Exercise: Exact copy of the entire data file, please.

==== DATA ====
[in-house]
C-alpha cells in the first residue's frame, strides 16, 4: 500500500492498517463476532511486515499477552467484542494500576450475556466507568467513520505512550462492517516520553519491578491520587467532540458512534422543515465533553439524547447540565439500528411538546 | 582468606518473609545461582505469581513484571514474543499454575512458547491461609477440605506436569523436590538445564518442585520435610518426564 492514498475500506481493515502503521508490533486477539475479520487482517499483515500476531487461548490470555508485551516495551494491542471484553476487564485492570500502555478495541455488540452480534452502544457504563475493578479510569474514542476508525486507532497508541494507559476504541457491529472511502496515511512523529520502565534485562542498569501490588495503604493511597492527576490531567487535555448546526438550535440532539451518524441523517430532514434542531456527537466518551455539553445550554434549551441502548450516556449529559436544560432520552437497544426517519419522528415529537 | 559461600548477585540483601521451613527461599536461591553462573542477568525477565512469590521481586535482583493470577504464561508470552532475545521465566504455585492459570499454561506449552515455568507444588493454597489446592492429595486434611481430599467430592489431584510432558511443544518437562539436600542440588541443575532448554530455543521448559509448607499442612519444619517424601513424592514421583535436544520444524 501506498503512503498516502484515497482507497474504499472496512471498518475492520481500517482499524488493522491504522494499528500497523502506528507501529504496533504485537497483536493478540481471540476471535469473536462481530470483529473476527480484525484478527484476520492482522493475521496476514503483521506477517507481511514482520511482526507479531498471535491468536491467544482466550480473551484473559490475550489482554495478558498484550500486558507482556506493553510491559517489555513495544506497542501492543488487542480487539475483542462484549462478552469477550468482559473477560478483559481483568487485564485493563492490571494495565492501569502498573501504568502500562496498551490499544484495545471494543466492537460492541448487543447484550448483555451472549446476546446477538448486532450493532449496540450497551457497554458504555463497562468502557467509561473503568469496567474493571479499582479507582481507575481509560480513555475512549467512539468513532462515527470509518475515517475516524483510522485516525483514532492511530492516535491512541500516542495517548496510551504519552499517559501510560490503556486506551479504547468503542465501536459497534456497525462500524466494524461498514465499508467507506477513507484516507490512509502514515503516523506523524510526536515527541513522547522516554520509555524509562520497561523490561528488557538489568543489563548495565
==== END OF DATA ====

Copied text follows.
[in-house]
C-alpha cells in the first residue's frame, strides 16, 4: 500500500492498517463476532511486515499477552467484542494500576450475556466507568467513520505512550462492517516520553519491578491520587467532540458512534422543515465533553439524547447540565439500528411538546 | 582468606518473609545461582505469581513484571514474543499454575512458547491461609477440605506436569523436590538445564518442585520435610518426564 492514498475500506481493515502503521508490533486477539475479520487482517499483515500476531487461548490470555508485551516495551494491542471484553476487564485492570500502555478495541455488540452480534452502544457504563475493578479510569474514542476508525486507532497508541494507559476504541457491529472511502496515511512523529520502565534485562542498569501490588495503604493511597492527576490531567487535555448546526438550535440532539451518524441523517430532514434542531456527537466518551455539553445550554434549551441502548450516556449529559436544560432520552437497544426517519419522528415529537 | 559461600548477585540483601521451613527461599536461591553462573542477568525477565512469590521481586535482583493470577504464561508470552532475545521465566504455585492459570499454561506449552515455568507444588493454597489446592492429595486434611481430599467430592489431584510432558511443544518437562539436600542440588541443575532448554530455543521448559509448607499442612519444619517424601513424592514421583535436544520444524 501506498503512503498516502484515497482507497474504499472496512471498518475492520481500517482499524488493522491504522494499528500497523502506528507501529504496533504485537497483536493478540481471540476471535469473536462481530470483529473476527480484525484478527484476520492482522493475521496476514503483521506477517507481511514482520511482526507479531498471535491468536491467544482466550480473551484473559490475550489482554495478558498484550500486558507482556506493553510491559517489555513495544506497542501492543488487542480487539475483542462484549462478552469477550468482559473477560478483559481483568487485564485493563492490571494495565492501569502498573501504568502500562496498551490499544484495545471494543466492537460492541448487543447484550448483555451472549446476546446477538448486532450493532449496540450497551457497554458504555463497562468502557467509561473503568469496567474493571479499582479507582481507575481509560480513555475512549467512539468513532462515527470509518475515517475516524483510522485516525483514532492511530492516535491512541500516542495517548496510551504519552499517559501510560490503556486506551479504547468503542465501536459497534456497525462500524466494524461498514465499508467507506477513507484516507490512509502514515503516523506523524510526536515527541513522547522516554520509555524509562520497561523490561528488557538489568543489563548495565